1915 – Einstein’s General Theory of Relativity is published

One of the most revolutionary theories of physics of all time, Albert Einstein’s General Theory of Relativity turned the celestial mechanics of Isaac Newton on its head, and set the stage for the quantum mechanical revolution in physics that characterised the Twentieth Century. Along with Heisenberg, Bohr, Schrodinger, Feynmann and others, Einstein’s work changed the way we understand our world, but even in that august company, Einstein is a titan among giants, a man whose name has become a byword for genius.

The General Theory of Relativity resists easy summation. It was created to reconcile various anomalies in Newton’s theory of Universal Gravitation, as well as between Newton and Einstein’s earlier Special Theory of Relativity, and forms an important part of our current understanding of physics, gravitation and cosmology – the Big Bang Theory draws upon it, for example.

Referenced in:

The World’s Address – They Might Be Giants

1963 – President Kennedy is buried in Arlington Cemetary

Perhaps even more than the shooting itself, two days earlier, President Kennedy’s funeral marked the official end of the ‘Camelot’ era. With him were buried a lot of hopes. The future seemed filled with naught but uncertainty. Lyndon Johnson had taken over the job he coveted, albeit in a way he would never have wished for, but his first steps as a leader were hesitant. The one thing he had done with sureness was to declare November 25, 1963 a National Day of Mourning, when only essential personnel would be required to work.

After his death in Dallas, President Kennedy’s body was flown back to Washington, where it was autopsied at Bethesda Naval Hospital on the same day. The following day, he lay in repose, and then in state, in the East Room of the White House, and the day after that, in the Rotunda. His funeral mass was held at St. Matthew’s Cathedral, after which his funeral procession carried him to his final resting place in Arlington Cemetary.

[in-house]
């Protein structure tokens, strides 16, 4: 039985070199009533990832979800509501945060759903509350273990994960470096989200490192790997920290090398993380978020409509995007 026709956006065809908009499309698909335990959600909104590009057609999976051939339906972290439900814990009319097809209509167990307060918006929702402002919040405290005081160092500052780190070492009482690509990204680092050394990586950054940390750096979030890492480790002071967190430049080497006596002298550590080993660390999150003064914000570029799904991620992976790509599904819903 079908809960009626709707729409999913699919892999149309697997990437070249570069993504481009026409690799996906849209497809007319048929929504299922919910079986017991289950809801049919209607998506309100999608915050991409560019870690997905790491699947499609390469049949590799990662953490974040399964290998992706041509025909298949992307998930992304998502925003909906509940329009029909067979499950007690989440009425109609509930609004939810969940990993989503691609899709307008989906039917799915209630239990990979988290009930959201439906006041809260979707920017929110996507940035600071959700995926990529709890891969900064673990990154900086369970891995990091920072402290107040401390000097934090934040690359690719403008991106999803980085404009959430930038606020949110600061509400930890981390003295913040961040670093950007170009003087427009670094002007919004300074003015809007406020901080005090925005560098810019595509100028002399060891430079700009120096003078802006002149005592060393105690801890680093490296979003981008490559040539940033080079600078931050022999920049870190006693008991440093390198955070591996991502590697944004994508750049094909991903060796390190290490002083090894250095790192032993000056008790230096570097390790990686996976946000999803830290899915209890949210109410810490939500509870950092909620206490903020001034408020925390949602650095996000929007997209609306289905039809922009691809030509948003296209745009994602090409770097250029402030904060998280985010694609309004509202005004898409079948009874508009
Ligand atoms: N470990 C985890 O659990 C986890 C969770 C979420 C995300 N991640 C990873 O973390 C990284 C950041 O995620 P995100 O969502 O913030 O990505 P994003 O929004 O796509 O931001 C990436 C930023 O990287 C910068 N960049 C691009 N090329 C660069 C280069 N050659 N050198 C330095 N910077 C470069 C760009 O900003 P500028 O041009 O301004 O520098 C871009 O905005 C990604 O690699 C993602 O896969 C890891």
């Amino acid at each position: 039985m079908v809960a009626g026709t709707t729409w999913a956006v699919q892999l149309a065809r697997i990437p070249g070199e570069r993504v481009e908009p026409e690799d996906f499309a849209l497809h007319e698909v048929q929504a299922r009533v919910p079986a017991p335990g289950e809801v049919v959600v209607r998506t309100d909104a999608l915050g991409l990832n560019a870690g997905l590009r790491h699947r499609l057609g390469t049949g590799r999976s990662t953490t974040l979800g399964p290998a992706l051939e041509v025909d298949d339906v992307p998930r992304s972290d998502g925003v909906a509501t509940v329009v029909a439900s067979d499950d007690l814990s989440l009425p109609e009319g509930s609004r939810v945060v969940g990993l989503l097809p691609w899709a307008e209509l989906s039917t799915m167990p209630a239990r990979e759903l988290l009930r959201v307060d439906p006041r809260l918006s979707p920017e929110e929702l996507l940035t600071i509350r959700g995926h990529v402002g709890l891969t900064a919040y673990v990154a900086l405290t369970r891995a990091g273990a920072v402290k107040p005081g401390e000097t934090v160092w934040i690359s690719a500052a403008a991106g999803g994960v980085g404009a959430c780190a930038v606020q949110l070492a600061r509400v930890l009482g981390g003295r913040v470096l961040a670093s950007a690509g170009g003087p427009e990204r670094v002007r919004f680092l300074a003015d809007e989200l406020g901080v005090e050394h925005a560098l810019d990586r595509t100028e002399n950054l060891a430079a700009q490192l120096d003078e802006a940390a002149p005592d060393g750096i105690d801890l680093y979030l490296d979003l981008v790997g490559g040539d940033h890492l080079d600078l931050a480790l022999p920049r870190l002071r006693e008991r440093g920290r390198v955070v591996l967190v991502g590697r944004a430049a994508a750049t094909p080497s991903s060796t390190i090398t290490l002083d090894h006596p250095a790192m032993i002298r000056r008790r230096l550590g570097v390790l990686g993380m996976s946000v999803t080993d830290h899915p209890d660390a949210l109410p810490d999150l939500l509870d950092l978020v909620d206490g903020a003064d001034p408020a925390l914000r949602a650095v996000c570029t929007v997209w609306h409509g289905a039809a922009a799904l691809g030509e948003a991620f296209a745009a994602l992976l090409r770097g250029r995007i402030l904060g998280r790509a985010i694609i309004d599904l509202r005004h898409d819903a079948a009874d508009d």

Other than William Taft, Kennedy is only United States President to be buried at Arlington.

Referenced in:

Saturn V – Inspiral Carpets

1965 – Arlo Guthrie is arrested for littering

These things happen on Thanksgiving, especially in the town of Stockbridge, Massachusetts where this all happened. It’s the kind of town where littering could be the biggest crime of the last twenty years – or at least, it was on November 25, 1965, when Arlo Guthrie and his friend Richard Robbins were arrested for illegal dumping of garbage.

Two days later, the case came to court, where the judge, one James Hannon, was blind. Unfortunately for the prosecution, this meant that he was unable to see the “27 8-by-10 color glossy pictures, with the circles and arrows, and a paragraph on the back of each one, explaining what each one was, to be used as evidence against us“. Nonetheless, Guthrie and Robbins were each fined $50 and had to pick up the garbage in the snow.

Later, Guthrie learned that his criminal record (consisting solely of this incident) disqualified him from military service in Vietnam on the grounds that he was not sufficiently moral to be drafted.

Referenced in:

Alice’s Restaurant Massacree – Arlo Guthrie

1996 — A statue of Freddie Mercury is unveiled in Montreux

Standing nearly ten feet tall – as is only appropriate for such a larger than life figure – Irena Sedlecka’s sculpture of Freddie Mercury was unveiled five years and one day after his death on the shores of Lake Geneva, in Montreux, Switzerland. It shows Mercury in one of his more iconic images, his cut off mike stand in one hand, and the other thrust into the air, while his face wears an expression of sheer exultation familiar to anyone who ever saw Queen play.

The ceremony was attended by the sculptor, Mercury’s father, his bandmates from Queen Roger Taylor and Brian May, and Montserrat Caballé, with whom he had worked in the last years of his life. The statue stands there still, a tribute to a champion, a man whom even death could not stop.

Referenced in:
No-One But You (Only The Good Die Young) — Queen